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Development of a Management of Medical Emergencies Course for Undergraduate Dental Students

Oral Presentation 2
Ms Vicky Adams, Dr Stephen Adair

Development of a Management of Medical Emergencies Course for Undergraduate Dental Students

Medical emergencies in dental practice, such as anaphylaxis or hypoglycaemia, are uncommon but when they do arise they need to be managed quickly and effectively in order to avoid untoward consequences for the patient. High fidelity simulation would seem the ideal way to provide a safe environment for students to acquire the skills necessary to manage these events.

Management of medical emergencies has traditionally been taught in year 3 and 4 of the dental course. It comprised lectures and case base discussion sessions. In 2014 we introduced a simulation course, based in Elliot Dynes on the Royal Victoria Site. The focus at this initial phase was on recruitment of staff, development of course content, ensuring standardisation of teaching and provision of useful debrief and feedback. Course content was based on guidance from Resuscitation UK, the General Dental Council and British National Formulary.

Feedback was sought from teaching faculty and students and steps were taken to address any issues raised. We introduced further hands on teaching on the use of the drugs and equipment into 3rd year as students did not have sufficient experience of their use to be confident with them during the simulation. Multiple studies have shown video to be an effective educational tool (1) and there is also some evidence it can aid performance in clinical simulation (2). Videos of ideal management of the more common scenarios were therefore produced in an attempt to enhance performance during simulation and to aid retention.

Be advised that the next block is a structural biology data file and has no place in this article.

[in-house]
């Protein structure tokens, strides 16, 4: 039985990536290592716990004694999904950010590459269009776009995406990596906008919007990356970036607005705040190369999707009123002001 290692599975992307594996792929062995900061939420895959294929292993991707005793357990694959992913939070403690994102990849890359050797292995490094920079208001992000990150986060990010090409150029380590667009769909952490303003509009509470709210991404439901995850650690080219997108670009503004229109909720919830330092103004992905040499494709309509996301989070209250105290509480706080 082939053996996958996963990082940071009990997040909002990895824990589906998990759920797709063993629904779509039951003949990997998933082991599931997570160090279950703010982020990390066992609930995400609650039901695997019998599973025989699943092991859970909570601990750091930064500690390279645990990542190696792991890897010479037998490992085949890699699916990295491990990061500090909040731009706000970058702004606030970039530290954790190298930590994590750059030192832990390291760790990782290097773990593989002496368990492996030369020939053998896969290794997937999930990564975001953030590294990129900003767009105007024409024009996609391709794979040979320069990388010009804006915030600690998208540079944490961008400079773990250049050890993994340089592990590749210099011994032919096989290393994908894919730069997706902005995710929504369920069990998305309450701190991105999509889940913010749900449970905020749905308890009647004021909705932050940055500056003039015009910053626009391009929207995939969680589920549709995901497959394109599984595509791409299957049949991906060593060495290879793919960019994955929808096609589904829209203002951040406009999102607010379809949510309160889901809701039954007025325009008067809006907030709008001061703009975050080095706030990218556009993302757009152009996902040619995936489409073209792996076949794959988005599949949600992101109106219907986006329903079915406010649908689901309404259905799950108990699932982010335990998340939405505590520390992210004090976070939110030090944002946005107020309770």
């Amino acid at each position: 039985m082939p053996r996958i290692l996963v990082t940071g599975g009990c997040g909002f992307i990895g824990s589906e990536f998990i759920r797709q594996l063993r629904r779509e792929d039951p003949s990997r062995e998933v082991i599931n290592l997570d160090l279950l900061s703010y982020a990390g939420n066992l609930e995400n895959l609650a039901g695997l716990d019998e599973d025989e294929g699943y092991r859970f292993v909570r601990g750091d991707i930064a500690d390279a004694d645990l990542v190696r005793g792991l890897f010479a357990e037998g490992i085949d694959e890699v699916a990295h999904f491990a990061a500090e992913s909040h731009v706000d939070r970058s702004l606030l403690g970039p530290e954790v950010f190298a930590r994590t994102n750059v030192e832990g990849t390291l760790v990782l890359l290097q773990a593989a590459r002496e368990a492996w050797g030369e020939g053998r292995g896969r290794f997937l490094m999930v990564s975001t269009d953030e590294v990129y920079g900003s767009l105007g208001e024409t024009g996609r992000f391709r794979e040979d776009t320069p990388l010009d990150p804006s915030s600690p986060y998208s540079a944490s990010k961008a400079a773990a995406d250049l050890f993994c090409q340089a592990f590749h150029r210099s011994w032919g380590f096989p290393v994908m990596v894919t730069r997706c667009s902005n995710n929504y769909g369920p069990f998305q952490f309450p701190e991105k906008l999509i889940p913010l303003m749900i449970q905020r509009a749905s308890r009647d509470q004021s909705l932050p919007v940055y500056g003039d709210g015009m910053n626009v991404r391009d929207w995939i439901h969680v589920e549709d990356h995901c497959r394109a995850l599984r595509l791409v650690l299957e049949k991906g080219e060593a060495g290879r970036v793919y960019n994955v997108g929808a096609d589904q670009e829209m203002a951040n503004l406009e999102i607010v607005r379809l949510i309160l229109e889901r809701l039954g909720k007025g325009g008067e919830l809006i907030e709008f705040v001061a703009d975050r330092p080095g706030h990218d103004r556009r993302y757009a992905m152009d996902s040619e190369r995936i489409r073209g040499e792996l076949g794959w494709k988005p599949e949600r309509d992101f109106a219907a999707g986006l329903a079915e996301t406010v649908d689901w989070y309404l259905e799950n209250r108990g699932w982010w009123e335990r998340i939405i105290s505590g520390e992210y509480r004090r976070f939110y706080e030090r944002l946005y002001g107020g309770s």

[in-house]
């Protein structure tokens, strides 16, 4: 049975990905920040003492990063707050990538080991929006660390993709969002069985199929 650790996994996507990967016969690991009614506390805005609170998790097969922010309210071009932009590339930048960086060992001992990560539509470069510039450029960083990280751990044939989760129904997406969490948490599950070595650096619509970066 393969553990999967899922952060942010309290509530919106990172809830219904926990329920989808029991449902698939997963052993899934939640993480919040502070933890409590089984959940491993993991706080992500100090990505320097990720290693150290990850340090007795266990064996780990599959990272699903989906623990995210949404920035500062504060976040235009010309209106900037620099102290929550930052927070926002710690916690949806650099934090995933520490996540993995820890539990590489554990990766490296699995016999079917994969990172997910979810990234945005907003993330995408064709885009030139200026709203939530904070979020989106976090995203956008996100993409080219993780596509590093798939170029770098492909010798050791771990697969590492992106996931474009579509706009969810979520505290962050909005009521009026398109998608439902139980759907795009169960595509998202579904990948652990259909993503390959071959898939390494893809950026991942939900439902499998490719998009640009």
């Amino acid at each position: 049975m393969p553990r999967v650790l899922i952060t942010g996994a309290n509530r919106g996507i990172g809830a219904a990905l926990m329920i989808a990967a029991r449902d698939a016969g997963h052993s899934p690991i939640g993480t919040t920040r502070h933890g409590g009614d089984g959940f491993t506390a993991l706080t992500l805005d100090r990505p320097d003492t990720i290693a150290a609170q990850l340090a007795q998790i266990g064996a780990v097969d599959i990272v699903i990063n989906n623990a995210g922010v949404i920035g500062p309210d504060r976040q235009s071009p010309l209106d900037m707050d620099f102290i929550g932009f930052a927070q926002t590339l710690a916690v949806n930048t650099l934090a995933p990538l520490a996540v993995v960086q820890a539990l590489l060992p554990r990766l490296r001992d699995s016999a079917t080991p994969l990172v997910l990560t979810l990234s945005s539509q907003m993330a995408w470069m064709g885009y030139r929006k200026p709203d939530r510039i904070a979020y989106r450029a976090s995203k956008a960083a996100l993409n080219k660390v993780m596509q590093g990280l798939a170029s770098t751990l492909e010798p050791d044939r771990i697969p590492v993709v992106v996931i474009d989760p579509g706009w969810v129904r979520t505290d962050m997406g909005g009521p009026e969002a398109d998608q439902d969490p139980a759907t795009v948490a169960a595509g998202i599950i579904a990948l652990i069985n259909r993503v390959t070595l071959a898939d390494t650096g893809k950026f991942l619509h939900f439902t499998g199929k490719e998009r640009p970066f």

The move to the KN Cheung SK Chin InterSim centre will allow us to develop the course further. Fidelity was somewhat of an issue in our previous venue which was more appropriate to a ward or theatre setting. This will be greatly improved at InterSim. We have also been able to extend the course so that medical emergency simulation takes place in all of the clinical years (3-5). There is extensive evidence that this type of "spaced learning" approach enhances retention (3) We will also be able to use a scaffolded learning approach with the 3rd year students being given more support to manage simple scenarios. The degree of support can be reduced and complexity increased in subsequent years allowing the progress to "safe beginner" level required by the General Dental Council.

The move to InterSim is an exciting development which we believe will benefit our students greatly.